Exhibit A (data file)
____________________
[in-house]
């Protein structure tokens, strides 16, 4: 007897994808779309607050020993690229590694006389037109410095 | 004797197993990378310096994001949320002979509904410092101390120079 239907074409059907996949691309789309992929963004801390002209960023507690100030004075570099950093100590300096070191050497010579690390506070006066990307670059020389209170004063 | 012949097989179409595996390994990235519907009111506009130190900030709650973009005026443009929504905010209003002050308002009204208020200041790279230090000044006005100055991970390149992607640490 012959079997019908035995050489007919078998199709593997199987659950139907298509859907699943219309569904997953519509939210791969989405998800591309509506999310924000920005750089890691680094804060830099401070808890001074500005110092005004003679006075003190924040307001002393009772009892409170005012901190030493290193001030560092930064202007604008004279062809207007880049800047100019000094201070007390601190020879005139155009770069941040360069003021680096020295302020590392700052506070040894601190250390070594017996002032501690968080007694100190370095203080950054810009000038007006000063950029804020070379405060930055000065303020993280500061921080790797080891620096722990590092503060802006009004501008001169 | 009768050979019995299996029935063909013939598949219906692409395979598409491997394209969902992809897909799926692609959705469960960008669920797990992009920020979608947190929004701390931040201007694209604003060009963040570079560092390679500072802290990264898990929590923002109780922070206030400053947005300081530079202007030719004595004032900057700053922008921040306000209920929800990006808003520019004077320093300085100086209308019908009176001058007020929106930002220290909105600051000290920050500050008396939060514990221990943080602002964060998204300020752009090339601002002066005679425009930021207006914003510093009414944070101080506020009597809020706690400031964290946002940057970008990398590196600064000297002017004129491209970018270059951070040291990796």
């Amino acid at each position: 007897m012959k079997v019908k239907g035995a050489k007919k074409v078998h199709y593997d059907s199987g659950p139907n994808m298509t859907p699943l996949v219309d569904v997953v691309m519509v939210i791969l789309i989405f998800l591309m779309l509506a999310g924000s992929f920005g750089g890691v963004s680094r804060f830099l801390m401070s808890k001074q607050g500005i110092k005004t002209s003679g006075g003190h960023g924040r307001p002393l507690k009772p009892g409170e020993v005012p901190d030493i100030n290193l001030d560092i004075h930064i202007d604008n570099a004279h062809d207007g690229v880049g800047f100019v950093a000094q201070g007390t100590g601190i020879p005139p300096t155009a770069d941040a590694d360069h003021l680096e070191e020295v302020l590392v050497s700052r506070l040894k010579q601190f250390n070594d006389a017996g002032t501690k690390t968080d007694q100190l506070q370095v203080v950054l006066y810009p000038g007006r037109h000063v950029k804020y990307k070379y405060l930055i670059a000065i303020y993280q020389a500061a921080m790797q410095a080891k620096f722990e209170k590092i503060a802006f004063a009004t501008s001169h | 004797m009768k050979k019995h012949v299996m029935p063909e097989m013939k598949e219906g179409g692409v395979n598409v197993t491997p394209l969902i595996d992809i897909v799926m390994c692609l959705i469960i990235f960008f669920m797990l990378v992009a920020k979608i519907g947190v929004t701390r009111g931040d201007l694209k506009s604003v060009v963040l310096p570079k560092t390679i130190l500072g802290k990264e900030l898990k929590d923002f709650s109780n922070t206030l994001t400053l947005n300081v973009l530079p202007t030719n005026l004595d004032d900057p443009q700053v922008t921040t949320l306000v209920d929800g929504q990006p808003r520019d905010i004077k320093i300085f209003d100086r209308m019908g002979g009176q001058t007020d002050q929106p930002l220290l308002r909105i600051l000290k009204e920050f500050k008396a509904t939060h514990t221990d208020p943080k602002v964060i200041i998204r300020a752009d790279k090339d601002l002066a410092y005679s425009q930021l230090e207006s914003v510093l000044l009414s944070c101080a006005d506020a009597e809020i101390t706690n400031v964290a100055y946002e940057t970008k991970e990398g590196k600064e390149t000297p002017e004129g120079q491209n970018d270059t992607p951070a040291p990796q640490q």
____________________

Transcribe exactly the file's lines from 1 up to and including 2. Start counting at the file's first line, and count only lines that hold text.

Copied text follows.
[in-house]
């Protein structure tokens, strides 16, 4: 007897994808779309607050020993690229590694006389037109410095 | 004797197993990378310096994001949320002979509904410092101390120079 239907074409059907996949691309789309992929963004801390002209960023507690100030004075570099950093100590300096070191050497010579690390506070006066990307670059020389209170004063 | 012949097989179409595996390994990235519907009111506009130190900030709650973009005026443009929504905010209003002050308002009204208020200041790279230090000044006005100055991970390149992607640490 012959079997019908035995050489007919078998199709593997199987659950139907298509859907699943219309569904997953519509939210791969989405998800591309509506999310924000920005750089890691680094804060830099401070808890001074500005110092005004003679006075003190924040307001002393009772009892409170005012901190030493290193001030560092930064202007604008004279062809207007880049800047100019000094201070007390601190020879005139155009770069941040360069003021680096020295302020590392700052506070040894601190250390070594017996002032501690968080007694100190370095203080950054810009000038007006000063950029804020070379405060930055000065303020993280500061921080790797080891620096722990590092503060802006009004501008001169 | 009768050979019995299996029935063909013939598949219906692409395979598409491997394209969902992809897909799926692609959705469960960008669920797990992009920020979608947190929004701390931040201007694209604003060009963040570079560092390679500072802290990264898990929590923002109780922070206030400053947005300081530079202007030719004595004032900057700053922008921040306000209920929800990006808003520019004077320093300085100086209308019908009176001058007020929106930002220290909105600051000290920050500050008396939060514990221990943080602002964060998204300020752009090339601002002066005679425009930021207006914003510093009414944070101080506020009597809020706690400031964290946002940057970008990398590196600064000297002017004129491209970018270059951070040291990796």